When the baby hamsters reach 2 weeks old, they’ll show signs of independence and self-reliance.

At this point, the pups will start to explore their cage independently. This is also the point their mother will begin weaning her pups off her milk.

An adult hamster may start showing more signs of her former self at this point. Give her some toys to play with. This will give her something to do beyond feeding her young.

A hamster may still attack, kill, and eat her young when they’re 2 weeks old. Keep your distance for at least another week. However, as the pups explore, you may need to care for them without touch.

Caring for Baby Hamsters Without Touching

Once hamsters start to grow and explore, they’ll leave a mess behind. Two-week-old pups will begin to eat solids and wander around their cage. So, they’ll be leaving urine and feces in their wake.

As hamsters are vulnerable to infection, you must clean up after them. Limit this to spot cleaning, and wear gloves to avoid leaving your scent behind. You may need to clean a cage thoroughly, though.

Keep your gloves on and prepare two separate cages. Separate the babies from their mother, allowing your adult hamster some welcome respite by housing her alone while you clean.

The babies can stay together – they’re not yet at an age where they’ll fight or mate.

Clean up the familiar cage, leaving no trace of your scent behind, and return the family of hamsters. It’s best to leave the babies with their mothers for at least another week, but after this, you can start separating the pups from their mothers.

what age can you handle baby hamsters?

When Can You Start Touching Baby Hamsters?

You should wait around 3 weeks before you start handling the new hamsters.

The adult hamster will likely have weaned her babies by this stage, and they’ll be eating solid food. Perhaps more importantly, they’ll be approaching sexual maturity and may breed with siblings.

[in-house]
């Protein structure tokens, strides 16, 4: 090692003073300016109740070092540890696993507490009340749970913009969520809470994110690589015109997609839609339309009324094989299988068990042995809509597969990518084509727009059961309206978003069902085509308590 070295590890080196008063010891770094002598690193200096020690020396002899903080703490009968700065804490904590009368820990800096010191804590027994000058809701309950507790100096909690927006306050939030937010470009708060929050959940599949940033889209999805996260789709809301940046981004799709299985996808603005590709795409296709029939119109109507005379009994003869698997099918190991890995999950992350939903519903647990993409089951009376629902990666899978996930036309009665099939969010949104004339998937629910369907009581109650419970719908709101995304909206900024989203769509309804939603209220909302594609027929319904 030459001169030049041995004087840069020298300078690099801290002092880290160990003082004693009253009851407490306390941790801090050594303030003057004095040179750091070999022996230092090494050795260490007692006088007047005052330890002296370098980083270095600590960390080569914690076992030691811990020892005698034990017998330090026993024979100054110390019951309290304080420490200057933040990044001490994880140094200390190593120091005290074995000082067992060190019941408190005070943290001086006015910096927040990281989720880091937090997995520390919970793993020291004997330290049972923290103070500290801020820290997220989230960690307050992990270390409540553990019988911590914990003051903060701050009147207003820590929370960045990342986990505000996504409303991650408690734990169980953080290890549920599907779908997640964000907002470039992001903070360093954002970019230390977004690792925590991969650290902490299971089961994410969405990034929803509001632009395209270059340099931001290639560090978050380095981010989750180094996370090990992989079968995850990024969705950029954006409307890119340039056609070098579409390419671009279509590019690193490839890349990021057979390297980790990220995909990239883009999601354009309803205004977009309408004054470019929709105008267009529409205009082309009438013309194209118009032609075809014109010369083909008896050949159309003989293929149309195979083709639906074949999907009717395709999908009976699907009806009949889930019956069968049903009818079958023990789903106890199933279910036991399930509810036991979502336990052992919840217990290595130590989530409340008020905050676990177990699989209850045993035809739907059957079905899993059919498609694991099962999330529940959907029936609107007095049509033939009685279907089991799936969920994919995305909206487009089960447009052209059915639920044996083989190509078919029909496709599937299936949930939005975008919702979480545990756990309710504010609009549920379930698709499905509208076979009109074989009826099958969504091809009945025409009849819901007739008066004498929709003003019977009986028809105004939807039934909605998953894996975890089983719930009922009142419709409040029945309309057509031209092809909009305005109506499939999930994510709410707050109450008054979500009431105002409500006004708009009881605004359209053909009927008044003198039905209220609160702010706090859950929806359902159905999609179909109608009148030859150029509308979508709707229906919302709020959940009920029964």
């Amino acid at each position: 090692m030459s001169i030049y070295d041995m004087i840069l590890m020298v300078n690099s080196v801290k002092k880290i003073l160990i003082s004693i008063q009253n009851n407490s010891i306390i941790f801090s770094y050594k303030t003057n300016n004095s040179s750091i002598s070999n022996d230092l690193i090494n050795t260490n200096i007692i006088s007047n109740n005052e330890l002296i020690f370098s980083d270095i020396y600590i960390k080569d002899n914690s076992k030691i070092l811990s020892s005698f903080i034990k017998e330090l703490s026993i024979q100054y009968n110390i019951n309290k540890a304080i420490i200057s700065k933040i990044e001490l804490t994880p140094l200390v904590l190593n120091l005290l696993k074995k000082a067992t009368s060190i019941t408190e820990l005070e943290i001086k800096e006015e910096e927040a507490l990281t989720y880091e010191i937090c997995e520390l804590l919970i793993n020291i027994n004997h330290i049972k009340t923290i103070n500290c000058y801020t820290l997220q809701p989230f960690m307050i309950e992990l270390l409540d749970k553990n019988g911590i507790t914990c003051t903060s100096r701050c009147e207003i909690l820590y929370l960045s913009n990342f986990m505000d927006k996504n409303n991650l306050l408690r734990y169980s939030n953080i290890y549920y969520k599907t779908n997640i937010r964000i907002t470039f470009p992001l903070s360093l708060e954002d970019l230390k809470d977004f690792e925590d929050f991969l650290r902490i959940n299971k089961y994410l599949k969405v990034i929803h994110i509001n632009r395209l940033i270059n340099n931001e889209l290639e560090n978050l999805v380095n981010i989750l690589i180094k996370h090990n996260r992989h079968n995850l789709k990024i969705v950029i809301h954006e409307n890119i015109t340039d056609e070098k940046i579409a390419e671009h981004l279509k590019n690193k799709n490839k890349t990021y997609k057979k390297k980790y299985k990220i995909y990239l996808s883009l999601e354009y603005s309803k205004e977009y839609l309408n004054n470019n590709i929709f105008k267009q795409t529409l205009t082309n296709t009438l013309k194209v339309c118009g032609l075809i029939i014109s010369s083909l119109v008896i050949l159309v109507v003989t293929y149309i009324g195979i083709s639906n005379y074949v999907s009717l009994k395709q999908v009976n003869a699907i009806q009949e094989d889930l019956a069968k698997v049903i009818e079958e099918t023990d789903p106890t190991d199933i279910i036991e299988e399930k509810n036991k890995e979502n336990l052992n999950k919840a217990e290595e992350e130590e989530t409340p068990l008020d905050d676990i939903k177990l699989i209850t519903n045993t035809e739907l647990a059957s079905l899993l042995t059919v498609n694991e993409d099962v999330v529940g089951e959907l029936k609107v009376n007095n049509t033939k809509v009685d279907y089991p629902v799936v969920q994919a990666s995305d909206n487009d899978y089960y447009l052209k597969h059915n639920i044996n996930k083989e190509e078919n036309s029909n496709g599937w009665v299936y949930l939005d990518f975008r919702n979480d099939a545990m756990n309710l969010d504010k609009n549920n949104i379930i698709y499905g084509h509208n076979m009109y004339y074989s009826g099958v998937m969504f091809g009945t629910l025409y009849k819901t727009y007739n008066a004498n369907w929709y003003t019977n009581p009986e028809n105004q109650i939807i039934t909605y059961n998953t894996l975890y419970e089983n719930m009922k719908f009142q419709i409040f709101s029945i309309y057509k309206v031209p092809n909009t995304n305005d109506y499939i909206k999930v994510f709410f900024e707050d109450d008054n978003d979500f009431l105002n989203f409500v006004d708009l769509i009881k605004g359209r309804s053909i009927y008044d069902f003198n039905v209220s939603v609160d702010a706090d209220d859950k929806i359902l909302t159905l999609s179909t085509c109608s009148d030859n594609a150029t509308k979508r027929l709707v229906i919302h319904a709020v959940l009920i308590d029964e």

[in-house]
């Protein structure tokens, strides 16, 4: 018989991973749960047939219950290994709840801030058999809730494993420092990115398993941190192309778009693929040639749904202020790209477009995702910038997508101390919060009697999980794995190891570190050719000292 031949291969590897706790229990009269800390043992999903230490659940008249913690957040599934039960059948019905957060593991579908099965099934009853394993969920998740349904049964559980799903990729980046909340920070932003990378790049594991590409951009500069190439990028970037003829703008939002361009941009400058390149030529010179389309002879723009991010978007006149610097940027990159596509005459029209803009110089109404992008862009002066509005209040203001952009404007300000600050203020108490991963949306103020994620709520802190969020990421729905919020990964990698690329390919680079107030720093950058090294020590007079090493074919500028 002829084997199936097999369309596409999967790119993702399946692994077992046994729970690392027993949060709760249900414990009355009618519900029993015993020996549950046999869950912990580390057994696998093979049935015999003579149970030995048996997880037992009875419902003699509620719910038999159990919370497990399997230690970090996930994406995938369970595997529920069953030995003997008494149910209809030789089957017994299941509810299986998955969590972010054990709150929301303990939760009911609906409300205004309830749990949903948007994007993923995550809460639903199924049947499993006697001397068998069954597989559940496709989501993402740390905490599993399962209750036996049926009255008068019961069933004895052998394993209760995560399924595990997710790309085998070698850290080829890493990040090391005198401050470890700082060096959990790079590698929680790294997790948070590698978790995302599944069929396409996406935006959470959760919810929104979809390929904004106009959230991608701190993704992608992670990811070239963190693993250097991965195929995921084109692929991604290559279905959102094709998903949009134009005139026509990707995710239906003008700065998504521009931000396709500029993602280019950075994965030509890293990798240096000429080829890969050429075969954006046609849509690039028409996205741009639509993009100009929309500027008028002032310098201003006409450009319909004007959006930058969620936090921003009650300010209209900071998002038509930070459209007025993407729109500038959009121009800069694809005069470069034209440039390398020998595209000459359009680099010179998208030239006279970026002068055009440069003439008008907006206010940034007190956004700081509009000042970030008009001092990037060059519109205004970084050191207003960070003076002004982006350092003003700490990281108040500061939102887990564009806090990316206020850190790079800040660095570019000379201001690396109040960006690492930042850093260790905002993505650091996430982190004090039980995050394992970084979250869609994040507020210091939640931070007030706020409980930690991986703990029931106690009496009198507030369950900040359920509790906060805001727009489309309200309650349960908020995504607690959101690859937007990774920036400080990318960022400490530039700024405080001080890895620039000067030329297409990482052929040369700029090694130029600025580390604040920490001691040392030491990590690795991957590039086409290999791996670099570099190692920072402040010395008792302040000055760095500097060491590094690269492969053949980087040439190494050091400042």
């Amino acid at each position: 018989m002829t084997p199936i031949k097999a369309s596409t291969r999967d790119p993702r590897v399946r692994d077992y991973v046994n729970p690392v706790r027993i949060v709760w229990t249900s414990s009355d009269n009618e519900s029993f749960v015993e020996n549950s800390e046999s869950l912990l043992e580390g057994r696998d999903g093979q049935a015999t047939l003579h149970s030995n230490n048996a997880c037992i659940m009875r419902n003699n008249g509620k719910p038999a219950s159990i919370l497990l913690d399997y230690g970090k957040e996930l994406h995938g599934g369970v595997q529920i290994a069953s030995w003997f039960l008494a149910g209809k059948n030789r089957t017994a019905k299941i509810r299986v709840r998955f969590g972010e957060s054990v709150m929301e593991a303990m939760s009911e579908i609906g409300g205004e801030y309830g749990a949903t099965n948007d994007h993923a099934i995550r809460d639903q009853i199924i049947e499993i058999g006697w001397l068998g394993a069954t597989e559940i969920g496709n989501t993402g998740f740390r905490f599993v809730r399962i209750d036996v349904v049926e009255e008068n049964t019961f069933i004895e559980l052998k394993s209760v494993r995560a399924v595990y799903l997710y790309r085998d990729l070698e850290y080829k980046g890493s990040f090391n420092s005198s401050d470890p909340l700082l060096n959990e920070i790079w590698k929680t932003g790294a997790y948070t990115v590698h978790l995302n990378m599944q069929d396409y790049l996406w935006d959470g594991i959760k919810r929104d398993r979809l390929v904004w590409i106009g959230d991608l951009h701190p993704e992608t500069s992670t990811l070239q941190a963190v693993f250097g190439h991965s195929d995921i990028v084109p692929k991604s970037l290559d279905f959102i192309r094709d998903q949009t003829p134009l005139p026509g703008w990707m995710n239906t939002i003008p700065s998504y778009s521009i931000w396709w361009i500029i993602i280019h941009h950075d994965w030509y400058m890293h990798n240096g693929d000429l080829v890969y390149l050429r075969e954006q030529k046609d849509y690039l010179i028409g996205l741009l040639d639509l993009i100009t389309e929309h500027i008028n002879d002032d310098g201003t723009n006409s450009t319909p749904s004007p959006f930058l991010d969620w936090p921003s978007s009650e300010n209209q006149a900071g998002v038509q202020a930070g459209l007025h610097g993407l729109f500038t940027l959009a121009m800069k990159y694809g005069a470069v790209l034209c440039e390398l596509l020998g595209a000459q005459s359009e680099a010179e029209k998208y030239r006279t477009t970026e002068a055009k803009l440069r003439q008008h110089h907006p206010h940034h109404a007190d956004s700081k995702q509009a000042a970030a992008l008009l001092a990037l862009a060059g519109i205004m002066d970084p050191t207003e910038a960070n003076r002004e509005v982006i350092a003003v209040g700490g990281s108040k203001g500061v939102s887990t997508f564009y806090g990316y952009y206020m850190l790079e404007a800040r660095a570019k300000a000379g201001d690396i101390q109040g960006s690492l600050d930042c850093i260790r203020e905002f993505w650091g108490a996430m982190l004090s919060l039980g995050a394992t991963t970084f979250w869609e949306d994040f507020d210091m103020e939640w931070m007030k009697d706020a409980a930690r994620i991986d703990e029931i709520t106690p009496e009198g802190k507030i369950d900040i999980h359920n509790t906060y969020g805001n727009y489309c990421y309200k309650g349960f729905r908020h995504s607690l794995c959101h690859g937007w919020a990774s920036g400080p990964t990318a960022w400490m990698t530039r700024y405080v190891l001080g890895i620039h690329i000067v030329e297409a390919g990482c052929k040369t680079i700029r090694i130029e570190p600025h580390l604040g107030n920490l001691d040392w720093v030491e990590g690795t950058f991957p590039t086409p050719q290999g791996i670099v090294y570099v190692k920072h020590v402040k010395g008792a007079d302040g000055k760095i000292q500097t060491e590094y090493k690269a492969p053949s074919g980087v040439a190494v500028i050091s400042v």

Once the hamsters are 3 weeks old and their mother is willing to let them go, start planning the next steps. If you let the hamsters continue living together, they’ll likely fight, reproduce, or both.

Start considering what you’re going to do with these new arrivals. You could sell the hamsters to a pet store, although most large chains already have preferred suppliers and breeders. You’ll probably enjoy more success seeking private sales, giving them away to friends, or online donations.

You’re welcome to keep the hamster babies as pets, caring for them as they reach adulthood. 3-4 weeks after their birth, their mother will no longer pose any threat or show maternal instincts.

Remember that each hamster will need a separate cage, as most hamster species (especially Syrians and Chinese hamsters) dislike living together because they’re so territorial.

Regardless of how defenseless baby hamsters look, don’t interfere with their upbringing in the first 3 weeks of life. You may think a hamster isn’t showing sufficient maternal instinct, but she’s doing her utmost. No matter how well-meaning, interference is likely to negatively affect baby hamsters.